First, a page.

At the same time, he believes that the emergence of robotics in the cities is inevitable.

“I see a lot of spheres in the city where robots could be useful. They will clean the streets, check the buildings, deliver the goods. But so far their production is very expensive and they often break down, “says Professor Sharkey.
 

Marble is developing a whole series of food robots in San Francisco, but some residents are trying to ensure that robots are banned from moving along the sidewalks. Photo: MARBLE
 
There are those who believe that over the next 10 years, the sky above the cities will swarm with flying robotics – not only delivering a parcel, but also helping to regulate the city’s infrastructure.

A researcher at the University of Leeds Bilal Kadduh is a member of a group of scientists developing a set of drones that will repair road potholes.

“There are three drones in the flotilla: one inspects the roads, the second digs and prepares the road, and the third – with the 3D printer on board – can repair them,” he explains.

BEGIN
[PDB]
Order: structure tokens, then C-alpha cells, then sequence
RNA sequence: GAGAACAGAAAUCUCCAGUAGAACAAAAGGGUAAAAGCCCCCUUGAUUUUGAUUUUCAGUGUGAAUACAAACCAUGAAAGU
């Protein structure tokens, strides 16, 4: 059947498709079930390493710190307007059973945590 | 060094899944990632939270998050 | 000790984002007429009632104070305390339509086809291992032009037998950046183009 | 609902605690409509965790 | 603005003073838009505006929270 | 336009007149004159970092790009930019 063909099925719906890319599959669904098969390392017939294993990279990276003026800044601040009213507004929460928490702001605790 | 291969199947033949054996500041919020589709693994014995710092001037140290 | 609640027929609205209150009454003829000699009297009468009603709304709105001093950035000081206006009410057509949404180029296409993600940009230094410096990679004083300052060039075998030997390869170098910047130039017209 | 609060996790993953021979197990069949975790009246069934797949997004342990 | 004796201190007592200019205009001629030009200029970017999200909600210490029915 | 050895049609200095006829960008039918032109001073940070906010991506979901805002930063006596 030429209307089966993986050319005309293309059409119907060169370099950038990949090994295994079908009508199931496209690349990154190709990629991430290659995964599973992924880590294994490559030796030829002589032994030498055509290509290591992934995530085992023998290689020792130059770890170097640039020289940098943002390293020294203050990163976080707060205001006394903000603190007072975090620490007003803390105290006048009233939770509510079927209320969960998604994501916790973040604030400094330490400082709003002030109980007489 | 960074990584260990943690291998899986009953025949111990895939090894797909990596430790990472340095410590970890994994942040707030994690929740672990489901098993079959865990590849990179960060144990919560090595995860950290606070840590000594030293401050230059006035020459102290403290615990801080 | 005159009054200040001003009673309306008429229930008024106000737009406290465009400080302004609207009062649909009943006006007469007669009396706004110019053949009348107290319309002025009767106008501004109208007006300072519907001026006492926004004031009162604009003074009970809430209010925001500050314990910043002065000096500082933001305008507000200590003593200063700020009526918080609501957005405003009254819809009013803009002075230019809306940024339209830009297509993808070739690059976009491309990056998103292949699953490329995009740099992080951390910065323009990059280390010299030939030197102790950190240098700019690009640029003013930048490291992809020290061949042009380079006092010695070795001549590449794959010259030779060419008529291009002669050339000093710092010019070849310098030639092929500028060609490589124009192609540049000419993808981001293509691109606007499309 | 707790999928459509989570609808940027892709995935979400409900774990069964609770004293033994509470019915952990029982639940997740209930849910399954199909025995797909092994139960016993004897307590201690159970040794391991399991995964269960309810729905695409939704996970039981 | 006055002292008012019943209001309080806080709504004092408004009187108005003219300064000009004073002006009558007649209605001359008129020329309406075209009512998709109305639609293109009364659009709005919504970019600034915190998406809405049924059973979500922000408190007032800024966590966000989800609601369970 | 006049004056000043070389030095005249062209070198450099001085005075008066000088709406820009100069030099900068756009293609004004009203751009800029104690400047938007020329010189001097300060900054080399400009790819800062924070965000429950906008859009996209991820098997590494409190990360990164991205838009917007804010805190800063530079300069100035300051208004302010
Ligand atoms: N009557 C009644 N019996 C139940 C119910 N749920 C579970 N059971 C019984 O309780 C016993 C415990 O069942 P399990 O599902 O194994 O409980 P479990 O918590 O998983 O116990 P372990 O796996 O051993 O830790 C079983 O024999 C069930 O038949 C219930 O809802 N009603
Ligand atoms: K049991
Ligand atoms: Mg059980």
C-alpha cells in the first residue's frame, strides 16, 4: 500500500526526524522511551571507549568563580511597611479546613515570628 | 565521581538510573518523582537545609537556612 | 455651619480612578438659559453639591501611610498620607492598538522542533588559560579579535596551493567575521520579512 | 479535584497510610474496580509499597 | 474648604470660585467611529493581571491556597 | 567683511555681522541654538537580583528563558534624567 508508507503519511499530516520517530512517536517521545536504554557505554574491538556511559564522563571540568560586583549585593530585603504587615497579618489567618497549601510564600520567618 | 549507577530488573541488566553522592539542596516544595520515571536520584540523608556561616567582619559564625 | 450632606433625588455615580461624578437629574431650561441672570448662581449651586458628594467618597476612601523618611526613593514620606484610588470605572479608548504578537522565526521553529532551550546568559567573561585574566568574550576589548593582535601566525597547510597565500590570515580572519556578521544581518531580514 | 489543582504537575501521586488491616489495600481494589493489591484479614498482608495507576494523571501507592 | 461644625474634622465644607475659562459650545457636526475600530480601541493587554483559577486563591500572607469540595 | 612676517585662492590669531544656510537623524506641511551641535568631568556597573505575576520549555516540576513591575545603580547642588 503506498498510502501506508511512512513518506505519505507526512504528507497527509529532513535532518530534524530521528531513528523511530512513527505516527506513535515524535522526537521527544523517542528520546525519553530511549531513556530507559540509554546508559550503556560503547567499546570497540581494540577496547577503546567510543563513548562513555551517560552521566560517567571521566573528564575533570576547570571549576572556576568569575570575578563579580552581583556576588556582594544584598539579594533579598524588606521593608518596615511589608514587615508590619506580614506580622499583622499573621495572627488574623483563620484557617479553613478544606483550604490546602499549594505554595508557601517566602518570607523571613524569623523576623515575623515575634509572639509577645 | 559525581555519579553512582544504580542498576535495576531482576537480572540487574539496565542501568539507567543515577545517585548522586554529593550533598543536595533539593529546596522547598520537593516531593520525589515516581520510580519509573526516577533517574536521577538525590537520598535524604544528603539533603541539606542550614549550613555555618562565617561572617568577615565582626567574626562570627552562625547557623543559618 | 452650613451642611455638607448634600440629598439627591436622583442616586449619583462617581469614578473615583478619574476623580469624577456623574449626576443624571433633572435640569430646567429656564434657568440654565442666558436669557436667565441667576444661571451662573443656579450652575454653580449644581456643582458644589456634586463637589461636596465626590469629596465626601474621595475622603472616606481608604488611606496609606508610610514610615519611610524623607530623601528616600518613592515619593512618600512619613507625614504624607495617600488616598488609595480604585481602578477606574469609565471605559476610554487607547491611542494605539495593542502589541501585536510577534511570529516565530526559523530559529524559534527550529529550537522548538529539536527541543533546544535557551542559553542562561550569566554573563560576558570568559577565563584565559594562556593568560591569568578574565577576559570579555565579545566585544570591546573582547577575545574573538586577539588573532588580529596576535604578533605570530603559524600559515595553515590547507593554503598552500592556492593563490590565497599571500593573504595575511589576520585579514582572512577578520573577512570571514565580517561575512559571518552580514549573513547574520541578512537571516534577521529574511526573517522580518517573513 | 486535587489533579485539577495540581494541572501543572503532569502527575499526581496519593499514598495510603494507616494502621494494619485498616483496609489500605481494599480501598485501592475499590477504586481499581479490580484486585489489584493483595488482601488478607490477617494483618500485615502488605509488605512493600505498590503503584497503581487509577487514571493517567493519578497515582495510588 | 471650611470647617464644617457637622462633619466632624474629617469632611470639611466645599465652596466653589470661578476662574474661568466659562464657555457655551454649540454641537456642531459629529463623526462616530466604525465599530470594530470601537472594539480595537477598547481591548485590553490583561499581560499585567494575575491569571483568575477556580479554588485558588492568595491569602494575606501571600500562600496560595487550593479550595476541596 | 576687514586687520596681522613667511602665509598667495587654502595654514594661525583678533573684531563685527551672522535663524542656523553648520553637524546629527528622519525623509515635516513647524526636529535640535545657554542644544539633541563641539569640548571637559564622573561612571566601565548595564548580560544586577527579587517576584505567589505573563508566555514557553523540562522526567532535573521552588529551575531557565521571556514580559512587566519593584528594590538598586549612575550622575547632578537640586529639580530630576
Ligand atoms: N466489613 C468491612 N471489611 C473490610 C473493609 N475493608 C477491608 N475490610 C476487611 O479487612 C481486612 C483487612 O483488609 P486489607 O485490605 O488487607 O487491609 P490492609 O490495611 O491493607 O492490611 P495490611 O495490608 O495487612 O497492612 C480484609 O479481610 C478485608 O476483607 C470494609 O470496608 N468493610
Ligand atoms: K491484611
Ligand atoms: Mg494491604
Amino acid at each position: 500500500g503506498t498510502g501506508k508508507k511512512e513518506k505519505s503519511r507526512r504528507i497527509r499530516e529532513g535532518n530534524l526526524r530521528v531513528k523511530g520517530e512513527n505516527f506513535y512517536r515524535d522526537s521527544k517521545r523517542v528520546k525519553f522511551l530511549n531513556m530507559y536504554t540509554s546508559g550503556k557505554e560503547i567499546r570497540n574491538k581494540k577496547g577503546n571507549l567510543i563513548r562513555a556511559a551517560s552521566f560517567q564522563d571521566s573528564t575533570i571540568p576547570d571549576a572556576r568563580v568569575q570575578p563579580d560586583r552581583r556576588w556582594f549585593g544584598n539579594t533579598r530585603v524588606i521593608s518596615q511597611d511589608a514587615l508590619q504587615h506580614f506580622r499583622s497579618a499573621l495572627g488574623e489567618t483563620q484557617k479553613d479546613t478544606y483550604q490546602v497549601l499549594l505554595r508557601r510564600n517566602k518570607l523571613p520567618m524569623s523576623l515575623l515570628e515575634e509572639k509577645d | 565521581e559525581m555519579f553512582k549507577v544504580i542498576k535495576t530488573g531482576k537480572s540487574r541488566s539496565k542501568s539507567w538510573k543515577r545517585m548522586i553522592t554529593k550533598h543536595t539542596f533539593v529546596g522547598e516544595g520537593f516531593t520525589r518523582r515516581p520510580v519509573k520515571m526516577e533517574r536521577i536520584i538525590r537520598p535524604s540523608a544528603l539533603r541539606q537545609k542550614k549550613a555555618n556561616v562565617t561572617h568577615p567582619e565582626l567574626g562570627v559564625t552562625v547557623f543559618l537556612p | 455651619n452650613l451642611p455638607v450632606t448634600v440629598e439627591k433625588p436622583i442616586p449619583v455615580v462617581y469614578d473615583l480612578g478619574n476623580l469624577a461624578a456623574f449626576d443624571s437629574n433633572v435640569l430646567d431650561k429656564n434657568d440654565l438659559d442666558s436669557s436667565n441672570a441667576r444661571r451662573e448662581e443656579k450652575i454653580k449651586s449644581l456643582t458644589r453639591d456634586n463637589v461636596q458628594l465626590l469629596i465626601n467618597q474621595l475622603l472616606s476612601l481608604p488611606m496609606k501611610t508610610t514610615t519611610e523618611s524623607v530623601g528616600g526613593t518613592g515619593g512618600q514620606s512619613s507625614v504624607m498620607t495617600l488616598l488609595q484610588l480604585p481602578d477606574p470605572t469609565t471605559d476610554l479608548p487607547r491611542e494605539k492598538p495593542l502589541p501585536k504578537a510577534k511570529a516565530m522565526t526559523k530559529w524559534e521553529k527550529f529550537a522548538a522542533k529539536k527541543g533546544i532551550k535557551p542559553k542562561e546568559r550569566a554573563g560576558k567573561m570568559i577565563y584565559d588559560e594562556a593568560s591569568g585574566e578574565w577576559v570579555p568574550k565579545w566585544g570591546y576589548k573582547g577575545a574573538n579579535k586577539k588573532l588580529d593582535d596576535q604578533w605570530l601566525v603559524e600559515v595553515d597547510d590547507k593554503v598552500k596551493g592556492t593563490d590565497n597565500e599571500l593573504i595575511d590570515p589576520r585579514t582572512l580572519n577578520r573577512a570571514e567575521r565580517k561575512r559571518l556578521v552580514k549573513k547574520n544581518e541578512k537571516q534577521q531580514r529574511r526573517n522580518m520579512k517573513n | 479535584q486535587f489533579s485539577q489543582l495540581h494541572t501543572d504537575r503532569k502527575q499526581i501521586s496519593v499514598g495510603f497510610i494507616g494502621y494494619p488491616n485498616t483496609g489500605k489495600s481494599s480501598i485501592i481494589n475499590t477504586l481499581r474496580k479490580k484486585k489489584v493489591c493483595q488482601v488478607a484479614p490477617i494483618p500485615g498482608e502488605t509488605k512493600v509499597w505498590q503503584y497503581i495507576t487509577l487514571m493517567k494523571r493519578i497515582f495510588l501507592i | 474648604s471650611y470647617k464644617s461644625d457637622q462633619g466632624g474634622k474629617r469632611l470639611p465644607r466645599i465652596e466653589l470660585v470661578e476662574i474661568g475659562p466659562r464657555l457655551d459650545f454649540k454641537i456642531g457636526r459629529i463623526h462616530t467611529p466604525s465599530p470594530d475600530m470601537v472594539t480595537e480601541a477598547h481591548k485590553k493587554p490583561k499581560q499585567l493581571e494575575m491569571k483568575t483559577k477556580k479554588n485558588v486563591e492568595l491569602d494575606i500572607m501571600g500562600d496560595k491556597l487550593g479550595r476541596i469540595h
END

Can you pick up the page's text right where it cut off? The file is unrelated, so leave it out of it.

Scientists expect that the current prototype of this working model will be ready already this year.

According to Kadduh, there will come a day when drones will be widely used in construction and will be able to more accurately identify the problems that have arisen, and not just send an infinite set of parameters to the center, as now.

He foresees the cities of the future, where the drones will manage the entire infrastructure.

“Imagine a drone that can land on some high structure – and with a robotic hand repair something, or replace a light bulb on a pole, or install a new communication module on a telecommunications tower,” he says.

Such robots will not allow people to be used where it is dangerous for life, and also to manage the city more effectively.

But, of course, there are limitations.

“People do not like round-the-clock buzzing of drones, besides they are quite difficult to integrate into the already existing airspace. That is, the technology is already there – now the whole question is whether the technical regulations and the attitude of people to them can change “, the scientist-developer believes.